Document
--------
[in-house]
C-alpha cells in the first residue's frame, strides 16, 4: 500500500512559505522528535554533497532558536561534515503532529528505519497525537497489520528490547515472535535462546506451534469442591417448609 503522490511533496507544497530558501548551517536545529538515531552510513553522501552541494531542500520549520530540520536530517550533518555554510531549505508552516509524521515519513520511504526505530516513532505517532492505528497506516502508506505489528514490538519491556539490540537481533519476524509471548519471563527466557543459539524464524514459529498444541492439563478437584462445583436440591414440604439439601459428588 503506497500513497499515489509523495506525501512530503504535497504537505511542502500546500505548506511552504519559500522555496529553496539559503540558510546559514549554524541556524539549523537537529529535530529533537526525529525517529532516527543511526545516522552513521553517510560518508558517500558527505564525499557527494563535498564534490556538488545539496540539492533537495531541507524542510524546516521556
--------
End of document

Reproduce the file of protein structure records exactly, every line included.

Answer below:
[in-house]
C-alpha cells in the first residue's frame, strides 16, 4: 500500500512559505522528535554533497532558536561534515503532529528505519497525537497489520528490547515472535535462546506451534469442591417448609 503522490511533496507544497530558501548551517536545529538515531552510513553522501552541494531542500520549520530540520536530517550533518555554510531549505508552516509524521515519513520511504526505530516513532505517532492505528497506516502508506505489528514490538519491556539490540537481533519476524509471548519471563527466557543459539524464524514459529498444541492439563478437584462445583436440591414440604439439601459428588 503506497500513497499515489509523495506525501512530503504535497504537505511542502500546500505548506511552504519559500522555496529553496539559503540558510546559514549554524541556524539549523537537529529535530529533537526525529525517529532516527543511526545516522552513521553517510560518508558517500558527505564525499557527494563535498564534490556538488545539496540539492533537495531541507524542510524546516521556